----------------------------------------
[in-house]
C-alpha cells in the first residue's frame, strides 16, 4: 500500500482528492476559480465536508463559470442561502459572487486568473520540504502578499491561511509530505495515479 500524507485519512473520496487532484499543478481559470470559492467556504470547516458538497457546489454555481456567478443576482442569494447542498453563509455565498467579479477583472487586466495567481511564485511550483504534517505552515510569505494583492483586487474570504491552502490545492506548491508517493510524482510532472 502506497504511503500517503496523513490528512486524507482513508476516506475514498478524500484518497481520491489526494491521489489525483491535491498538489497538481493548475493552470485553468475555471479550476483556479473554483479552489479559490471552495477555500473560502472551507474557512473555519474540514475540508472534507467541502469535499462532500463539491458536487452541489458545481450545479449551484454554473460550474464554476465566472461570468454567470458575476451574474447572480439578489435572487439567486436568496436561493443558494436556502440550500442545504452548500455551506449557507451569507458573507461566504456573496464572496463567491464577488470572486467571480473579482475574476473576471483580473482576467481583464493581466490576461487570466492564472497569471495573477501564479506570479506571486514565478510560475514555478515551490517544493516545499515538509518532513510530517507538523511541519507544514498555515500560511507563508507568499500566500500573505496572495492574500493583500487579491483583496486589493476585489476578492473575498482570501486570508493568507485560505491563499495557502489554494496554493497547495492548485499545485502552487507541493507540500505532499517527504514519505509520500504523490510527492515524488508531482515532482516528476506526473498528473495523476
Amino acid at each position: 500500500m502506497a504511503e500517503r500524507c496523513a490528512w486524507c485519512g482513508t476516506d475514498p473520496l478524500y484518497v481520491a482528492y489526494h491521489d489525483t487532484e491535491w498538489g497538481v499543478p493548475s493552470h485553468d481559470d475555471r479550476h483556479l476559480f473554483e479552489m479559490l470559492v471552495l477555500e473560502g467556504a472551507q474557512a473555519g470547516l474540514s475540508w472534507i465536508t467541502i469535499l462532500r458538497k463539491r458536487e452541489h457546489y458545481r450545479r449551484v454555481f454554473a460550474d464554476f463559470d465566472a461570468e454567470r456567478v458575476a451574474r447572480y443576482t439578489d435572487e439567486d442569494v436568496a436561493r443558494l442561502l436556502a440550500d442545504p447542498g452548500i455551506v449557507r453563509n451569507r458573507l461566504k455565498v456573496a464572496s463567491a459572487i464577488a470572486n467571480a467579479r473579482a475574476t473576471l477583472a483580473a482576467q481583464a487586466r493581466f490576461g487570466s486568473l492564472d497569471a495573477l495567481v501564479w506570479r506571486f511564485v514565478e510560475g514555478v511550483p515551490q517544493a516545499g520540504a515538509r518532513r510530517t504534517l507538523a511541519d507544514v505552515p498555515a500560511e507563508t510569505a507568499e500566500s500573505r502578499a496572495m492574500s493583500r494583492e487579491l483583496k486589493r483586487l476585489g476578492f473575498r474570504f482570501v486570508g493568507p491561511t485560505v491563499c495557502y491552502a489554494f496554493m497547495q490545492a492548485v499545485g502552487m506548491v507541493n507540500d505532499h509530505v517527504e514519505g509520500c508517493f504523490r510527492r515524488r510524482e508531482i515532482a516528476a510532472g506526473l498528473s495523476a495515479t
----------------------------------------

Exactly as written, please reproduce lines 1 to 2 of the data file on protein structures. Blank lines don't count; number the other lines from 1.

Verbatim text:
[in-house]
C-alpha cells in the first residue's frame, strides 16, 4: 500500500482528492476559480465536508463559470442561502459572487486568473520540504502578499491561511509530505495515479 500524507485519512473520496487532484499543478481559470470559492467556504470547516458538497457546489454555481456567478443576482442569494447542498453563509455565498467579479477583472487586466495567481511564485511550483504534517505552515510569505494583492483586487474570504491552502490545492506548491508517493510524482510532472 502506497504511503500517503496523513490528512486524507482513508476516506475514498478524500484518497481520491489526494491521489489525483491535491498538489497538481493548475493552470485553468475555471479550476483556479473554483479552489479559490471552495477555500473560502472551507474557512473555519474540514475540508472534507467541502469535499462532500463539491458536487452541489458545481450545479449551484454554473460550474464554476465566472461570468454567470458575476451574474447572480439578489435572487439567486436568496436561493443558494436556502440550500442545504452548500455551506449557507451569507458573507461566504456573496464572496463567491464577488470572486467571480473579482475574476473576471483580473482576467481583464493581466490576461487570466492564472497569471495573477501564479506570479506571486514565478510560475514555478515551490517544493516545499515538509518532513510530517507538523511541519507544514498555515500560511507563508507568499500566500500573505496572495492574500493583500487579491483583496486589493476585489476578492473575498482570501486570508493568507485560505491563499495557502489554494496554493497547495492548485499545485502552487507541493507540500505532499517527504514519505509520500504523490510527492515524488508531482515532482516528476506526473498528473495523476